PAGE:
From Legal Subject Areas

Obergefell v. Hodges’ invocation of liberty and due process, instead of substantive equality

The release today of the United States Supreme Court’s decision in Obergefell v. Hodges will today be debated by popular pundits, and in the days and years to come, studied by legal scholars and school children.  Beyond the debate among American conservatives and liberals, the decision of a sharply divided court continues a philosophical debate as old as the American Constitution itself.  What is “liberty” and can the state deprive its citizens of it without due process? The dissenting opinion warned us that the interpretation of liberty in the Due Process provisions of the U.S. 14th Amendment to encompass the right to…

B.C. Minister’s reason for revoking TWU’s J.D. hurts the legal academy

Virk revokes ministerial approval of twu’s j.d. program Opponents of Trinity Western University (TWU) in its bid to open a law school celebrated earlier this month when, on December 11, 2014, the British Columbia Minister of Advanced Education, Amrik Virk, revoked Trinity Western University’s authorization to grant undergraduate law degrees (J.D.).  He explained his decision as follows: Based on the current situation, I have decided to revoke my approval of the proposed law school at Trinity Western University. This means the university cannot enroll any students in its proposed program. The current uncertainty over the status of the regulatory body approval means…

Canada’s Marbury v. Madison? Not quite.

As reported in the Globe and Mail, Justice Colin Westman has joined a chorus of Canadian judges refusing to apply the law, as a protest against the federal government’s criminal sentencing legislation.  Whatever the merits of their political views on the subject, the rebellious judges threaten a constitutional showdown which they will not, and should not win.  As lawyers and law students, it is important for us to understand why judicial rebellion is not judicial independence.  Judicial rebellion harms judicial independence.  To see this, one has to understand the source of judicial power.

CGL Policies – the Russian Doll of Business Insurance

Few subjects beguile new lawyers more than the interpretation of commercial general liability insurance policies (CGL). This includes many corporate-commercial lawyers contributing to complex agreements running into hundreds of pages.  Show them a CGL form, and their eyes glaze over. But most CGL policies are only a few pages long, and the longest run a few dozen pages.  Once you “get” the basic structure of the agreement, as described by Justice Rothstein at paragraphs 26-28 of the 2010 Supreme Court of Canada decision in Progressive Homes v. Lombard, you’ll wonder why you ever thought the subject so daunting:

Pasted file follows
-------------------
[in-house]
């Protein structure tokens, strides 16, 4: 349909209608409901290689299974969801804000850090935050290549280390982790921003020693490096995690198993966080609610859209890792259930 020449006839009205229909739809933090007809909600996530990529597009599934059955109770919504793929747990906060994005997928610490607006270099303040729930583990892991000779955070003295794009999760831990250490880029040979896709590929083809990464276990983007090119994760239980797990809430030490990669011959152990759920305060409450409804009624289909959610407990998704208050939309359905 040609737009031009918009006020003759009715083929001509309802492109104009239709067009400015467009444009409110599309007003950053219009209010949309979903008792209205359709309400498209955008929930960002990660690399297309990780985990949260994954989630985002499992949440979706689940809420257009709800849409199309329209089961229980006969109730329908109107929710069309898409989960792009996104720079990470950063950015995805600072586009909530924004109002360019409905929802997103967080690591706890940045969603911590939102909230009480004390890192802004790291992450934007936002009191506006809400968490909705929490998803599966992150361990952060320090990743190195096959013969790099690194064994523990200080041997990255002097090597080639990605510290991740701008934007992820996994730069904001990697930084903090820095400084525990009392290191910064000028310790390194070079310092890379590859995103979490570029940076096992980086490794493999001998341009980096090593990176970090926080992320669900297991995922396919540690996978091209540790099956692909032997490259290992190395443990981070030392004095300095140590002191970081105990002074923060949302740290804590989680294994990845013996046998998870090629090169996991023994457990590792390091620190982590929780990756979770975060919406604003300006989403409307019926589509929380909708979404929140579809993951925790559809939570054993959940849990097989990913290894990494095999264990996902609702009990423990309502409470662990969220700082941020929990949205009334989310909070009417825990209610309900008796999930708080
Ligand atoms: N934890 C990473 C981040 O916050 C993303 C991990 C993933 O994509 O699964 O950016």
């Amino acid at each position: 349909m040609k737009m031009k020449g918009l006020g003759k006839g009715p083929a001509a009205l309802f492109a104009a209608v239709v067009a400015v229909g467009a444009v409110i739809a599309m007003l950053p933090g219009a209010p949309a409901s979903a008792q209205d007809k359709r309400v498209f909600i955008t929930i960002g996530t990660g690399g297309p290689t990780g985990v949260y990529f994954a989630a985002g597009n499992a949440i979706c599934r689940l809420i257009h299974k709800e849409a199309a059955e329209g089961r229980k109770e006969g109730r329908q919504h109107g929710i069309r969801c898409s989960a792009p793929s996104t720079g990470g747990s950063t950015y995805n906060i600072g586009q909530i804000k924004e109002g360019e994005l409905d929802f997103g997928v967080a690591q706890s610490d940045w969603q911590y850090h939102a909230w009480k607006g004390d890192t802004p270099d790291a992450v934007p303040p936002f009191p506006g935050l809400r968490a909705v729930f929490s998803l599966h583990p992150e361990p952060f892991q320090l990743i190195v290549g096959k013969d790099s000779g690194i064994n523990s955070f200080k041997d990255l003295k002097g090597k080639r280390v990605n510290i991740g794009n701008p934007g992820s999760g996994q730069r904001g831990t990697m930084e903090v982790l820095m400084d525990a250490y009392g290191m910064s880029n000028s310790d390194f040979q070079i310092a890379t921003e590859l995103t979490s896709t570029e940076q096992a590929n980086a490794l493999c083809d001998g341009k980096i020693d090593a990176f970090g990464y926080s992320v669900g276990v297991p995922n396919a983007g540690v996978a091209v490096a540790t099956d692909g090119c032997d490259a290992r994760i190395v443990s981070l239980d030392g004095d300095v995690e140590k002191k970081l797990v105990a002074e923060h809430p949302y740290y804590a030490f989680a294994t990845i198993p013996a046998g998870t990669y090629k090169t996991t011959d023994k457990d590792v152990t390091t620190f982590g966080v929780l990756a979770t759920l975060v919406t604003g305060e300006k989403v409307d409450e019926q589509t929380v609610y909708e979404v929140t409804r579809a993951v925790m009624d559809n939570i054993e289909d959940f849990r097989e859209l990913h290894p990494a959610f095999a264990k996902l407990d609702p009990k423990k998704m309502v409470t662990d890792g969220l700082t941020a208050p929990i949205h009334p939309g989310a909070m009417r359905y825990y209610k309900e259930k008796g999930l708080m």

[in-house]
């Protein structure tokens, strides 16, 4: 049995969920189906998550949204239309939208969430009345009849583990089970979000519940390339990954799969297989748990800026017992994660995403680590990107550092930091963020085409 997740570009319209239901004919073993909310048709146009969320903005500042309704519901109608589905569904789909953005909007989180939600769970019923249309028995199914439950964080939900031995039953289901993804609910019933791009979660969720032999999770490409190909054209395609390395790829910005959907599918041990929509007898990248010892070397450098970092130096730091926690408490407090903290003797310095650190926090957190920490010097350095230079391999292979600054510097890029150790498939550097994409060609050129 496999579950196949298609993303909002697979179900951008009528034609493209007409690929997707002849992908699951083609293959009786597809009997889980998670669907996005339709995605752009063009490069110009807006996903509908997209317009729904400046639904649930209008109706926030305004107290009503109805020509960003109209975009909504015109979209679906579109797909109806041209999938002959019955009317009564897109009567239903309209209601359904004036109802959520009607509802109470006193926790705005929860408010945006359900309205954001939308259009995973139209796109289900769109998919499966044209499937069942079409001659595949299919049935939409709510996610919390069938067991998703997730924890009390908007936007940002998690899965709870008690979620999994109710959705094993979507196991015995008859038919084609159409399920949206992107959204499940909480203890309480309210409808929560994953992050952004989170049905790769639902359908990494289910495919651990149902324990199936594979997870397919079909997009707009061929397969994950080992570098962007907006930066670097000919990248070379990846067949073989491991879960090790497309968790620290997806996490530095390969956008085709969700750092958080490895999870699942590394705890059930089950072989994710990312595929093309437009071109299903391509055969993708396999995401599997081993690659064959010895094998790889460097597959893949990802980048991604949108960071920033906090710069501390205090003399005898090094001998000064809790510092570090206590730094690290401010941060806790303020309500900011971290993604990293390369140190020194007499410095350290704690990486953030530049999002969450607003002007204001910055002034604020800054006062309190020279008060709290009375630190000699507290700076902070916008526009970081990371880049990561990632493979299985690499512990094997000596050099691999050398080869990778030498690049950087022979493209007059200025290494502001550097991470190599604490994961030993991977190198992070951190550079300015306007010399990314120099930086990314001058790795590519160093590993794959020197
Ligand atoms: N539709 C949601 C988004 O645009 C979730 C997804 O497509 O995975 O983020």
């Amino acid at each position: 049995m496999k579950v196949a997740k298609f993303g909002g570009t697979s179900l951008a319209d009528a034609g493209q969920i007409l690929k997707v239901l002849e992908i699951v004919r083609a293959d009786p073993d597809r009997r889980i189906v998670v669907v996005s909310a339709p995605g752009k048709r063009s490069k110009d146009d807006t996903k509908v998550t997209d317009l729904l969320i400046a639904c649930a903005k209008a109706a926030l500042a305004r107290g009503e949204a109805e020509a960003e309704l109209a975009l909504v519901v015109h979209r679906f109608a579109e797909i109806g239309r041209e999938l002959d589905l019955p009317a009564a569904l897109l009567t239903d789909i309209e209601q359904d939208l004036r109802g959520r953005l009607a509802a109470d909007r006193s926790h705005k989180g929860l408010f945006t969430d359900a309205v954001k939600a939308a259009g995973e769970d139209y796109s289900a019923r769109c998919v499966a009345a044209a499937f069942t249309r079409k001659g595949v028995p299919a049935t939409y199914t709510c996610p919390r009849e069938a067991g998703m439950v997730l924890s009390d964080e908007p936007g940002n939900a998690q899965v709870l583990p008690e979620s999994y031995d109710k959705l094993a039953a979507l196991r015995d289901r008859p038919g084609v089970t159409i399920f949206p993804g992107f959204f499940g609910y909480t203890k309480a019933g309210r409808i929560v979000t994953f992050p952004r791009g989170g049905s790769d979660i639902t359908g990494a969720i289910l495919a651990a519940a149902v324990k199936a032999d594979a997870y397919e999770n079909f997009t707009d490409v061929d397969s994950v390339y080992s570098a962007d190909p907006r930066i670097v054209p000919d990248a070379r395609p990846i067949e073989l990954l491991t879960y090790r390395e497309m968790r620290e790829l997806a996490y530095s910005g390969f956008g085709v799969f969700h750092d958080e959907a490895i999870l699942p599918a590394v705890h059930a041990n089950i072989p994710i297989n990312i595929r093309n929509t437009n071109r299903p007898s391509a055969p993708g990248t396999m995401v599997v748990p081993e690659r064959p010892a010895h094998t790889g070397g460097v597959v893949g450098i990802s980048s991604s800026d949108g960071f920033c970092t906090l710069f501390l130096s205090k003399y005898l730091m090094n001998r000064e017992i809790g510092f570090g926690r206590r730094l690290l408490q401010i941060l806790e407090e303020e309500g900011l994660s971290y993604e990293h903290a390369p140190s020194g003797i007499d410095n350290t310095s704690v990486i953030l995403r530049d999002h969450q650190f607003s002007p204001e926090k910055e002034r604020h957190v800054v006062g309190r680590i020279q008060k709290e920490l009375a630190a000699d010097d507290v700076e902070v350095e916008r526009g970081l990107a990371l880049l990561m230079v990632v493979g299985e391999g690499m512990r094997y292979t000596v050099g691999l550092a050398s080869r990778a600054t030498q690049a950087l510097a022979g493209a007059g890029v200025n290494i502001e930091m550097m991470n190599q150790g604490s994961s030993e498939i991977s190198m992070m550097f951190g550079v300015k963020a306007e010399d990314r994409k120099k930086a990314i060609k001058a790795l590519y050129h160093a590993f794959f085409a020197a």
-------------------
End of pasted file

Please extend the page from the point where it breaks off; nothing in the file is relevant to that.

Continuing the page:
Case Law

The reward for approaching every case with an open mind … Is the chance to see your name in print as counsel. Lee Akazaki has appeared as counsel in over 79 judicial decisions reported in Quicklaw, as well as 24 decisions in print reports such as the Ontario Reports (O.R.), Dominion Law Reports (D.L.R.), Ontario Appeal Cases (O.A.C.), Canadian Patent Reports (C.P.R.), Canadian Bankruptcy Reports (C.B.R.), Real Property Reports (R.P.R.), Canadian Cases in the Law of Insurance (C.C.L.I.), Canadian Insurance Law Reporter (I.L.R.), Carswell’s Practice Cases (C.P.C.), Ontario Trial Cases (O.T.C.) and All Canada Weekly Summaries (A.C.W.S.)

Uniform Law Conference of Canada

In August, 2008 and 2009, I was the Ontario Bar Association delegate to the Uniform Law Conference of Canada.  The photo is from 2009 in Ottawa, in front of the Supreme Court of Canada.  Click here for my report to the OBA Civil Litigation Section: CIV_Sept08   Terms of use / Mentions légales

Medical Malpractice in Crisis

Click on the link to read my article, “Medical Malpractice in Crisis”  (February, 1999), 21 The Advocates’ Quarterly 163 21AdvocQ163.  Should doctors receive unlimited publicly-funded legal aid defence and liability funding?  Why not lawyers?  Or anyone else? Terms of use / Mentions légales

Wrongful Birth: An Ironic Name for a Cause of Action in the Law of Medical Malpractice

Click on the link to read my article, “Wrongful Birth: An Ironic Name for a Cause of Action in the Law of Medical Malpractice,”  The Advocates’ Quarterly Vol. 22, 1999, reprinted by On Examination, Medico-Legal Society of Toronto, Vol. 8, No. 2, 1999, 22AdvocQ102.  I have been proven wrong through subsequent case law, but I think the judicial treatment has skirted around the real moral question: when can the birth of a disabled child be considered an actionable wrong? Terms of use / Mentions légales

1% Liability: Fact or Fiction of Apportionment in Tort Law?

Click on the link to read my article, “1% Liability: Fact or Fiction of Apportionment in Tort Law?” The Advocates Quarterly, Vol 30, 2005 30AdvocQ104.  It was updated and redacted in 2007 here: civmayweb08. Putting the 1% principle to the empirical test – will it survive scrutiny?  Will you ask for your tuition back from your torts prof? Terms of use / Mentions légales